11. Who is eligible for PHEL?
To be eligible for PHEL, an employee must:
1. Work for an employer with fewer than 500 employees.
2. Have worked for the employer for at least 30 calendar days prior to the leave.
12. What is the pay rate during PHEL?
The first 10 days of PHEL may be unpaid, but the employee may elect to substitute any accrued paid leave, including emergency paid sick leave, during this period. Employees are entitled to paid PHEL after the first 10 days, at a rate of no less than two-thirds their regular rate of pay, up to a maximum of $200 per day.
13. What are the job restoration rights for someone who took time off under PHEL?
At the end of PHEL, the employer must generally return the employee to the same or equivalent position. However, employers with fewer than 25 employees are exempt from this requirement if:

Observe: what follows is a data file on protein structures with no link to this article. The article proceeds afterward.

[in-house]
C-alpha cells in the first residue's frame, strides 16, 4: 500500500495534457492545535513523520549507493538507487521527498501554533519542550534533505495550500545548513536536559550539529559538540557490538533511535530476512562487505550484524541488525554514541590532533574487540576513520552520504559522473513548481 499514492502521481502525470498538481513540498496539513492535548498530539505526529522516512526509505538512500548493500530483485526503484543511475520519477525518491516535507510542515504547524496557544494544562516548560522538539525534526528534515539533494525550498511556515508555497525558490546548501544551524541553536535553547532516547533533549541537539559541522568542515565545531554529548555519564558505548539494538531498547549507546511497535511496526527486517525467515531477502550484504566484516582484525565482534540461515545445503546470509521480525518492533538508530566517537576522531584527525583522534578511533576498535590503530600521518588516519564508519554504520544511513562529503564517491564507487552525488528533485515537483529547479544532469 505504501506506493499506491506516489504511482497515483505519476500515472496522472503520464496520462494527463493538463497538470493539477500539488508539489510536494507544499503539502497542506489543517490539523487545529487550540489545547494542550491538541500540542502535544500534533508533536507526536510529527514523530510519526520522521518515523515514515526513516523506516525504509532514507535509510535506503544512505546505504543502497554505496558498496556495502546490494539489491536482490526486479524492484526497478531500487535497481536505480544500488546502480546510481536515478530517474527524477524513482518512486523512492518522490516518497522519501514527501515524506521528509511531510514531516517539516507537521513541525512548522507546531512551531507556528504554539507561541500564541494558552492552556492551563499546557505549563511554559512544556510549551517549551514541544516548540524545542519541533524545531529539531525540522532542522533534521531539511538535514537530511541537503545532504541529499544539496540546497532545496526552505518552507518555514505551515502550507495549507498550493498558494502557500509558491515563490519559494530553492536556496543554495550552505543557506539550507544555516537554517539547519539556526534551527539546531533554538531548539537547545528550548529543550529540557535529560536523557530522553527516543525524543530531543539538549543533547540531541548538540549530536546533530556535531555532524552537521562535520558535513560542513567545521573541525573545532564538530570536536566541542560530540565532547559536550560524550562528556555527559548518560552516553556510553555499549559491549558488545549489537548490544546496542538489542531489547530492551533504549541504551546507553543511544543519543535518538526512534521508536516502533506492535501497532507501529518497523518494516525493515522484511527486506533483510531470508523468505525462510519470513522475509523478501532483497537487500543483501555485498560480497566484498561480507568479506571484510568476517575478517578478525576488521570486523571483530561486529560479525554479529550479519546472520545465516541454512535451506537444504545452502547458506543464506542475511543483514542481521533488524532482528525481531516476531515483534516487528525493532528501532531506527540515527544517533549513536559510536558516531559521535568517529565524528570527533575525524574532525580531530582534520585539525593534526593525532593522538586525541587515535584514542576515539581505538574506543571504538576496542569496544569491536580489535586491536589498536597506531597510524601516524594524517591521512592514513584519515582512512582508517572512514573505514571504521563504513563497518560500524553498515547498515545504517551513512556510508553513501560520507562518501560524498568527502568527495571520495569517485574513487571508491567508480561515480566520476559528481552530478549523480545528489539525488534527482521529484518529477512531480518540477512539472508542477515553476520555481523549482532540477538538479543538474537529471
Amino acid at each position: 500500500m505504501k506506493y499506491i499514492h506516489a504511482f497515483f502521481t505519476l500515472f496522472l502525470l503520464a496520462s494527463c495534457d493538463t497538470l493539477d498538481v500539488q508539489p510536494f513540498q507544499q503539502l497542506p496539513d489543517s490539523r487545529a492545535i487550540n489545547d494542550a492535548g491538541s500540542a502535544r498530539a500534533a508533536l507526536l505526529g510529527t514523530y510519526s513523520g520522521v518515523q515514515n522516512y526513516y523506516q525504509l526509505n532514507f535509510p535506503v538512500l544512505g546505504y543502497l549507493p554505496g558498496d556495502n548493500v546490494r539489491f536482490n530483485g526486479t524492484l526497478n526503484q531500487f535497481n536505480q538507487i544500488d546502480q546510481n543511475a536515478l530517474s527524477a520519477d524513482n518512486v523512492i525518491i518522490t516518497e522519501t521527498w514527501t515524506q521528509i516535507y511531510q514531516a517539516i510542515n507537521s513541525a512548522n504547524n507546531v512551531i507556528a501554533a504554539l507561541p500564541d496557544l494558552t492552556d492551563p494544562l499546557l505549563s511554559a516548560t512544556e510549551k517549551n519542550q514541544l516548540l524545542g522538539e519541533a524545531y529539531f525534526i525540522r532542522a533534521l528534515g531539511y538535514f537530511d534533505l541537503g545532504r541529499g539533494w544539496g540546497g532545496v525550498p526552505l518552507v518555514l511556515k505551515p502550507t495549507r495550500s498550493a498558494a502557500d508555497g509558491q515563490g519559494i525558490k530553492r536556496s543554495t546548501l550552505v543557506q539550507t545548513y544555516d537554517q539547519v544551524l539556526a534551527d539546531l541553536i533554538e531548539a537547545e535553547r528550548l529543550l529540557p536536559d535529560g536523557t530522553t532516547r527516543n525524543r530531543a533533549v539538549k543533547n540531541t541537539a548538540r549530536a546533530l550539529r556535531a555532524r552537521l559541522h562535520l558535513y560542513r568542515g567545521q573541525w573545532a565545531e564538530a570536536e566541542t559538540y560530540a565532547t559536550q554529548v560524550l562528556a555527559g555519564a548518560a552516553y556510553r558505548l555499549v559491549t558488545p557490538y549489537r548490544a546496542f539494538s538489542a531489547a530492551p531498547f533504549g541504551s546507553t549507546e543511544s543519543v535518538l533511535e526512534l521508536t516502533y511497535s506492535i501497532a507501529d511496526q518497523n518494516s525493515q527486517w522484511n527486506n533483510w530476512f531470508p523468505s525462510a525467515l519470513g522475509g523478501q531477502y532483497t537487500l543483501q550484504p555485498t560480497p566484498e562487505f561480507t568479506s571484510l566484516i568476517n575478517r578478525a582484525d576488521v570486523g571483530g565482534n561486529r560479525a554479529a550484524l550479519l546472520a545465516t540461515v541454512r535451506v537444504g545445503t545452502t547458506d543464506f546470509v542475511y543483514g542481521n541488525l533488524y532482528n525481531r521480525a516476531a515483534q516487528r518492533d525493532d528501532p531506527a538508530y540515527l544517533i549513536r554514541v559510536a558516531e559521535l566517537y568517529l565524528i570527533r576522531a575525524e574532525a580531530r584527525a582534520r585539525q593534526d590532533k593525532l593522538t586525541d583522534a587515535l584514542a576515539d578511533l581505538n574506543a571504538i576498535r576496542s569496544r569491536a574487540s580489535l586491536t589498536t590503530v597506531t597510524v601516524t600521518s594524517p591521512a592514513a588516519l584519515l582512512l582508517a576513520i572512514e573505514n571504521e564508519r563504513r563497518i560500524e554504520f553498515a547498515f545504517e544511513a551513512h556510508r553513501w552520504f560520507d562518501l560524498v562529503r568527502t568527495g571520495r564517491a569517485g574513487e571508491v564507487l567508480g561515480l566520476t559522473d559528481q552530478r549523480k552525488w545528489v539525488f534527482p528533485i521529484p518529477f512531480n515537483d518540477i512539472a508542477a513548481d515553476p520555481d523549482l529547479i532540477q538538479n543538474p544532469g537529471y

1. The employee's position doesn't exist after PHEL due to economic conditions or other changes in operating conditions that affect employment and were caused by a public health emergency during the period of leave;
2. The employer makes reasonable efforts to restore the employee to a position equivalent to the position the employee held before the leave; and
3. The employer makes reasonable efforts to contact the employee if an equivalent position becomes available within the next year.
14. Are there exceptions to PHEL?
Yes. An employer of a healthcare provider or an emergency responder may elect to exclude the employee from the PHEL requirement.
It should be further noted that the U.S. Department of Labor also has the authority to issue regulations exempting employers with fewer than 50 employees where the requirements would jeopardize the viability of the business.
Any person who has questions about a proper protocol or who needs additional assistance is strongly encouraged to contact legal counsel at any time.
If you have questions about this information, please consult with an attorney